outbreak and continuance of the Coronavirus Pandemic; and risk factors described
in our annual report on Form 10-K for the year ended December 31, 2020, our
March 31, 2021 Form 10-Q, our June 30, 2021 Form 10-Q or in this report. These
are representative of the Future Factors that could cause a difference between
an ultimate actual outcome and a forward-looking statement.



introduction

The following discussion compares the financial condition of Mercantile Bank
Corporation and its consolidated subsidiaries, including Mercantile Bank of
Michigan ("our bank") and our bank's subsidiary, Mercantile Insurance Center,
Inc. ("our insurance company"), at September 30, 2021 and December 31, 2020 and
the results of operations for the three months and nine months ended September
30, 2021 and September 30, 2020. This discussion should be read in conjunction
with the interim consolidated financial statements and footnotes included in
this report. Unless the text clearly suggests otherwise, references in this
report to "us," "we," "our" or "the company" include Mercantile Bank Corporation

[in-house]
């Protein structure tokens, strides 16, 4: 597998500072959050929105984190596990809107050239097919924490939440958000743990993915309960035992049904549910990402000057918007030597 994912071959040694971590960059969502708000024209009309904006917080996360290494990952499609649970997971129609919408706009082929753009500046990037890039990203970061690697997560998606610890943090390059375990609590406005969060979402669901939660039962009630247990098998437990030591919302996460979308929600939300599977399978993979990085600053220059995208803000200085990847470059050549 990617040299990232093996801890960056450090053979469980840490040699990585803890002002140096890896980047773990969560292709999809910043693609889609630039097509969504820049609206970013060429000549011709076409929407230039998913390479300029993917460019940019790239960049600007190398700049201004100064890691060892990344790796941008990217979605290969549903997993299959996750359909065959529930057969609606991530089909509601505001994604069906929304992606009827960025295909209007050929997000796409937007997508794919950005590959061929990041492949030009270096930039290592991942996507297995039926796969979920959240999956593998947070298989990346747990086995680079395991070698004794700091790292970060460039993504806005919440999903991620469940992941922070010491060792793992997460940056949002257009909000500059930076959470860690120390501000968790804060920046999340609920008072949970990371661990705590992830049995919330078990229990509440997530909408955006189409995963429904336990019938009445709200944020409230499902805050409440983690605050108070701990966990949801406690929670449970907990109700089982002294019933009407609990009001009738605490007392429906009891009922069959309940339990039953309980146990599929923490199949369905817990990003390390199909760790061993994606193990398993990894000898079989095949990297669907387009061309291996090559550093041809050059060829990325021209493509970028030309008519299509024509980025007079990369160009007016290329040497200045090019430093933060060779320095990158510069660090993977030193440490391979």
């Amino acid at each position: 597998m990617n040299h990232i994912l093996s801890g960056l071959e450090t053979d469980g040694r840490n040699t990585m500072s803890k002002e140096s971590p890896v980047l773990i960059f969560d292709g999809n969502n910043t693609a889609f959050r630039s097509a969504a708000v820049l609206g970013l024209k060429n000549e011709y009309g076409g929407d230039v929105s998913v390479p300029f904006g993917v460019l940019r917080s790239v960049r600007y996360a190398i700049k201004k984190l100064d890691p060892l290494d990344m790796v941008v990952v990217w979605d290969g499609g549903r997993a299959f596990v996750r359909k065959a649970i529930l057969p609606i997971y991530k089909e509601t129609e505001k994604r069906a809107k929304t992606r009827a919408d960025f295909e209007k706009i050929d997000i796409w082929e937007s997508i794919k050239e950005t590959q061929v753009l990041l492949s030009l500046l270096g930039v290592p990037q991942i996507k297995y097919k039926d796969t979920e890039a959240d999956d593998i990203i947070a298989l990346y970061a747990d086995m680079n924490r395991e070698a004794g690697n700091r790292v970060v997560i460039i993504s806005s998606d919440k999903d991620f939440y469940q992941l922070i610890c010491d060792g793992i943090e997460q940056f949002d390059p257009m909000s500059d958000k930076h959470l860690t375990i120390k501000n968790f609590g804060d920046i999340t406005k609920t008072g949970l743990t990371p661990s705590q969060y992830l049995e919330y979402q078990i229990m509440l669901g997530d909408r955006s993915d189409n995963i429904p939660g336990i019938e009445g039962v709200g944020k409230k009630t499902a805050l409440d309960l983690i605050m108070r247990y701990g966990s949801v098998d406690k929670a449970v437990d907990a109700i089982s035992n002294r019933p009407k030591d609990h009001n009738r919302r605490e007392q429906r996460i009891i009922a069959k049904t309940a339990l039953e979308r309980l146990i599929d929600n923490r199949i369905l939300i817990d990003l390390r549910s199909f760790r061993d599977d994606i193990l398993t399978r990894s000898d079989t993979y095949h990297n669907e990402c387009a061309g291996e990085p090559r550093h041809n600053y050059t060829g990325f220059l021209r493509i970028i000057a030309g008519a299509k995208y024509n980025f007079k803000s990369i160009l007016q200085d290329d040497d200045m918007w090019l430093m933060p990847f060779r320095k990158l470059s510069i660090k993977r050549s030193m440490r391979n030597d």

and its consolidated subsidiaries referred to above.



Critical accounting policies

GAAP is complex and requires us to apply significant judgment to various
accounting, reporting and disclosure matters. We must use assumptions and
estimates to apply these principles where actual measurements are not possible
or practical. This Management's Discussion and Analysis of Financial Condition
and Results of Operations should be read in conjunction with our unaudited
financial statements included in this report. For a discussion of our
significant accounting policies, see Note 1 of the Notes to our Consolidated
Financial Statements included in our Form 10-K for the fiscal year ended
December 31, 2020 (Commission file number 000-26719). Our critical accounting
policies are highly dependent upon subjective or complex judgments, assumptions
and estimates. Changes in such estimates may have a significant impact on the
financial statements, and actual results may differ from those estimates. We
have reviewed the application of these policies with the Audit Committee of our
Board of Directors.




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Allowance for Loan Losses: The allowance for loan losses ("allowance") is
maintained at a level we believe is adequate to absorb probable incurred losses
identified and inherent in the loan portfolio. Our evaluation of the adequacy of
the allowance is an estimate based on past loan loss experience, the nature and
volume of the loan portfolio, information about specific borrower situations and
estimated collateral values, guidance from bank regulatory agencies, and
assessments of the impact of current and anticipated economic conditions on the
loan portfolio. Allocations of the allowance may be made for specific loans, but